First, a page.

Rep. Skyler Rude: Transportation package lacks bipartisan support
Last week, majority party transportation leaders rolled out their vision for the future of Washington state's transportation system through the Move Ahead Washington proposal. There are some good goals and projects within this proposal. However, while state revenues remain high, people are still economically recovering from the pandemic, and our transportation system has a massive backlog of projects.
The focus of the Move Ahead Washington plan is mostly for the transportation needs of the west side of the Cascades.
The U.S. Highway 12 widening project between the Snake River (near Burbank) to Walla Walla has made significant progress in past years. However, we need to complete the remaining ten miles between PCA and Nine Mile Hill. The completion of this project will benefit residents, businesses – including our agricultural and wine industries between the Tri-Cities and Walla Walla, and the traveling public through improved safety. This project was not included in the Move Ahead Washington proposal.
Another concern is the increase of fees this proposal hopes to enact. While it does not raise the state's gas tax for the first time in a long time, there are fee increases that will impact every Washingtonian.
For decades, the transportation budget has relied primarily on driver-related fees to pay for all transportation modes and needs without assistance from the state general fund. Our state has expected drivers to pay for a transportation system that includes many aspects unrelated to drivers. It's a funding model that is not fair, equitable, or resilient.
Both Republicans and Democrats believe the status quo transportation budgeting is no longer working. We differ in how to modernize our transportation system and how to fund it.
House Republicans introduced a series of bills at the beginning of the 2022 session that would have created a sustainable transportation funding model by redirecting $3.2 billion from the state general fund to transportation needs beginning in the 2025-27 budget cycle – without raising taxes and fees on anyone or anything.
The state's general fund has more than $8.8 billion in surplus, $1.8 billion in the budget stabilization account, and $1.2 billion left of the state's share of federal coronavirus relief.
As a member of the House Appropriations Committee, I work hard to ensure the allocation of state funds goes toward programs that benefit all Washingtonians. I support the concept of transferring general fund dollars into the transportation budget to ensure we begin to fix our state's transportation system and preserve critical infrastructure.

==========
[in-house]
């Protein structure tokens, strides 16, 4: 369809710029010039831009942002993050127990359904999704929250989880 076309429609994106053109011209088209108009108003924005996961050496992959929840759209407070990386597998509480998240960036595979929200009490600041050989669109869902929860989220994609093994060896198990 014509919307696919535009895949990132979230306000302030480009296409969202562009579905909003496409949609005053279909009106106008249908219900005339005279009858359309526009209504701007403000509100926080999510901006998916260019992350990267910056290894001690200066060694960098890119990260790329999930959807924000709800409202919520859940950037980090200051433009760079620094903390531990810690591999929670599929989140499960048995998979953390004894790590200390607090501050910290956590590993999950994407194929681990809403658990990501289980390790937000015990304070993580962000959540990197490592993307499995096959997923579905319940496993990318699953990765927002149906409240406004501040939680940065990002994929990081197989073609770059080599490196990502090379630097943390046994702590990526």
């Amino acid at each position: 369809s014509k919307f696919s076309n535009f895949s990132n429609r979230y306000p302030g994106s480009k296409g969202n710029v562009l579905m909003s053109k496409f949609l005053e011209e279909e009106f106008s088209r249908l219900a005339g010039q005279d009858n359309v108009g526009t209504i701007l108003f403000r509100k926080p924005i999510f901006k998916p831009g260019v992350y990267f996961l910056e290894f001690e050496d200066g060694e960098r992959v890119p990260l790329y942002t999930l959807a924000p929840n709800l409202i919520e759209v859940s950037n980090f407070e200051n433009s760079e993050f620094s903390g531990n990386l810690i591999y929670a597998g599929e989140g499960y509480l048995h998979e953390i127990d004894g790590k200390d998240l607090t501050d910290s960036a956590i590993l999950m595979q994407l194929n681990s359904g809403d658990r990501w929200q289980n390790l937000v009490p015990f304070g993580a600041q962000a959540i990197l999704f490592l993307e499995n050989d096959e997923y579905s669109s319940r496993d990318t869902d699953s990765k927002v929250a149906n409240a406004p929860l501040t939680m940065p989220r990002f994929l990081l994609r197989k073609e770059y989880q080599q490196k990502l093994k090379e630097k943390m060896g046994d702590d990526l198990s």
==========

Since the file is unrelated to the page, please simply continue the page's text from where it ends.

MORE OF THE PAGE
As part of the House Republicans comprehensive transportation funding plan, I sponsored House Bill 1607, which would investigate a shift of the Safe Routes to School Program to the Office of the Superintendent of Public Instruction (OSPI) with direction to better coordinate funding with the Secretary of the Department of Transportation (WSDOT) for safe pathways to new schools.
OSPI has the best and most up-to-date knowledge and information about every public school across the state. My bill would provide an opportunity for OSPI and WSDOT to analyze this much-used program and determine if students would be better served to have the program administered by OSPI rather than through the Department of Transportation.
Safe Routes to School is a national program that receives federal funding allocated to state transportation departments to make infrastructure improvements so children will have safe routes to travel to school. The program provides funding for new pathways for bicycle and pedestrian travel and educational programs on safe travel.
I was disappointed the bill was not considered, especially when one of the Move Ahead Washington proposal priorities is allocating millions of dollars toward walking and biking projects to expand reliable infrastructure and services. I cannot think of a better program to shift the funding source to the general fund than a program that benefits student safety to and from school.
Transportation budgeting has historically been a bipartisan process. It was frustrating to see minority legislators not invited to develop this package. I hope both parties can come together for the remainder of the 2022 session and consider a full suite of options to benefit all Washingtonians.
It is truly an honor to represent you and be your voice in Olympia. Thank you for allowing me the opportunity to serve.
Editor's note: Rep. Skyler Rude, R-Walla Walla serves the 16th Legislative District.
Op-ed as published in The Dayton Chronicle and the Prosser Record-Bulletin